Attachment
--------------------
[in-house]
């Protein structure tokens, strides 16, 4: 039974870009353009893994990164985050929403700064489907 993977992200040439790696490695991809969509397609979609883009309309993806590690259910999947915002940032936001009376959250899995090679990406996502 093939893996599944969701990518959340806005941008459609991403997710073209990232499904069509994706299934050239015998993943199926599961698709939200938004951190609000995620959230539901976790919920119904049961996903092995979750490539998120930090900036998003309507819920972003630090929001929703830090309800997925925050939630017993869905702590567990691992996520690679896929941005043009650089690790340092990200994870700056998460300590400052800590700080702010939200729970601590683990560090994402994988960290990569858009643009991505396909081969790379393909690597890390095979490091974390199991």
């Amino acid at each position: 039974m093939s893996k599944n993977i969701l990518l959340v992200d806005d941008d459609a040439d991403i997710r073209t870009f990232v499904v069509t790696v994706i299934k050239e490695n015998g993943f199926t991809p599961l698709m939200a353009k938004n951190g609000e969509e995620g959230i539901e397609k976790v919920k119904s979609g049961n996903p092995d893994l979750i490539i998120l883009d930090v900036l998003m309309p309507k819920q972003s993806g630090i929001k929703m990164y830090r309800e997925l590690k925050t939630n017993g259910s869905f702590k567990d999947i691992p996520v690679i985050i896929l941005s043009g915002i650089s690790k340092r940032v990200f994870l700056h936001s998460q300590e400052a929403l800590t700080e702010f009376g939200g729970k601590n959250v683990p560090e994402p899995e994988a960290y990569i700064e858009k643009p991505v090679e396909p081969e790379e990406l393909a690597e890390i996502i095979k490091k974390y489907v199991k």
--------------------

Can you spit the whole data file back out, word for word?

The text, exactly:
[in-house]
């Protein structure tokens, strides 16, 4: 039974870009353009893994990164985050929403700064489907 993977992200040439790696490695991809969509397609979609883009309309993806590690259910999947915002940032936001009376959250899995090679990406996502 093939893996599944969701990518959340806005941008459609991403997710073209990232499904069509994706299934050239015998993943199926599961698709939200938004951190609000995620959230539901976790919920119904049961996903092995979750490539998120930090900036998003309507819920972003630090929001929703830090309800997925925050939630017993869905702590567990691992996520690679896929941005043009650089690790340092990200994870700056998460300590400052800590700080702010939200729970601590683990560090994402994988960290990569858009643009991505396909081969790379393909690597890390095979490091974390199991």
């Amino acid at each position: 039974m093939s893996k599944n993977i969701l990518l959340v992200d806005d941008d459609a040439d991403i997710r073209t870009f990232v499904v069509t790696v994706i299934k050239e490695n015998g993943f199926t991809p599961l698709m939200a353009k938004n951190g609000e969509e995620g959230i539901e397609k976790v919920k119904s979609g049961n996903p092995d893994l979750i490539i998120l883009d930090v900036l998003m309309p309507k819920q972003s993806g630090i929001k929703m990164y830090r309800e997925l590690k925050t939630n017993g259910s869905f702590k567990d999947i691992p996520v690679i985050i896929l941005s043009g915002i650089s690790k340092r940032v990200f994870l700056h936001s998460q300590e400052a929403l800590t700080e702010f009376g939200g729970k601590n959250v683990p560090e994402p899995e994988a960290y990569i700064e858009k643009p991505v090679e396909p081969e790379e990406l393909a690597e890390i996502i095979k490091k974390y489907v199991k």